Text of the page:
Such a plan might have worked — if the date were 1975. Back then, Japan was a rapid-growth economy with high rates of industrial investment. But the Japan of today is a high-cost economy suffering from excess capacity, in which companies have less incentive to invest heavily. Investment as a percentage of GDP was 20% in 2009, down steeply from 33% in 1990. Many manufacturers in industries like carmaking prefer to build plants overseas, where costs are lower or markets are expanding. The Central Motor plant is the first new assembly factory Toyota or one of its subsidiaries has opened in Japan since 1993. As a result, the essence of Miyagi's development plan is effectively to steal jobs from other parts of Japan, not create entirely new industries that could increase overall employment. (See pictures of Japan in the 1980s and today.)
Ikuta is aware of such facts, but dismisses them. He and his colleagues — and their overlords in Tokyo, who still call most of the shots — are stuck on the decades-old idea to equate economic progress with physical factories. He defends the Miyagi plan, saying that technological changes in the auto industry, such as a potential shift to electric cars, will provide opportunities for Miyagi. "We hope that the whole industry will change and merge with other industries," Ikuta says. But what about targeting more cutting-edge sectors? Maybe IT services or R&D centers? Sendai, after all, is home to Tohoku University, one of the nation's top science and technology schools. Ikuta and his colleague Hiroo Sato, who oversees efforts to woo electronics makers to Miyagi, say any investment is welcome, but the government's focus is still on factories. Nor do they seem interested in having foreigners create jobs for Miyagi's unemployed. Ikuta and Sato both say Miyagi is open to foreign investors, but, unlike competing cities and provinces in China, Taiwan and elsewhere in Asia, the local government is doing little to attract them.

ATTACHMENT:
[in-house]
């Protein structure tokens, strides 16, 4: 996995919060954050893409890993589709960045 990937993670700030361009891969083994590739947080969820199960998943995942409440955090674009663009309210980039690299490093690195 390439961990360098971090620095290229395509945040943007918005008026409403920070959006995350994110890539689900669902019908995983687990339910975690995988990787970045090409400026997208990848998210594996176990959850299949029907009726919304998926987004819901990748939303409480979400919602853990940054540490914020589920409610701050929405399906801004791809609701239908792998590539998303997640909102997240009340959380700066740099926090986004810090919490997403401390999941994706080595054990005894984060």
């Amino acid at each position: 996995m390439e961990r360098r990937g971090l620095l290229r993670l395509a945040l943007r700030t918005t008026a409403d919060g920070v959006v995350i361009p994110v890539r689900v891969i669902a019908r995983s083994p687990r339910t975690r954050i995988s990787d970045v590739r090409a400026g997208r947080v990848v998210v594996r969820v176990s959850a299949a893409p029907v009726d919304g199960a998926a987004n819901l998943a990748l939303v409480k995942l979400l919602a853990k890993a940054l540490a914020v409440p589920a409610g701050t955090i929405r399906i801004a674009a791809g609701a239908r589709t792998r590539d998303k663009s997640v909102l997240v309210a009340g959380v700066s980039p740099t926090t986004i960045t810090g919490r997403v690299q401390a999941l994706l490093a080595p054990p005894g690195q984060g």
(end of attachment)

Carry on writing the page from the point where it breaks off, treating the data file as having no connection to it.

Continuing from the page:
Sendai's business leaders don't seem to have any better ideas. At the city's Chamber of Commerce, Morio Sato, the secretary general, simply repeats the exact same government development plan. Autos. Electronics. Factories. When pressed for their own ideas for creating jobs in the region, Sato and his colleagues go mum. What can the government do to help businessmen in Sendai? More squirming and nervous giggles, but no clear answers. Perhaps Sato and the other chamber members have bold ideas for fixing the economy, but were uncomfortable speaking out due to their sense of politeness, a common trait among Japan's older generation. But that, too, is telling — it shows the lack of public debate on economic reform. Eventually Sato works up the nerve to express an opinion, muttering that more state subsidies for small businessmen would help.
The desire for government handouts is a constant theme in Sendai. Kazunori Chiba, director of the Miyagi branch of the National Federation of Agricultural Cooperative Associations, says that the region's tillers have come under strain from past liberalization policies and require continued government support to survive. He not only wants continued subsidies for farmers, but also state efforts to control food supply to support prices. Farmers had traditionally been loyal supporters of Kan's political rivals in the Liberal Democratic Party, he not very delicately points out, but many switched to the DPJ. Now, Chiba suggests, it's time for the payoff, whatever fiscal problems Tokyo might be facing. "We are all aware of the government budget situation, and we are not demanding a great amount," says Chiba.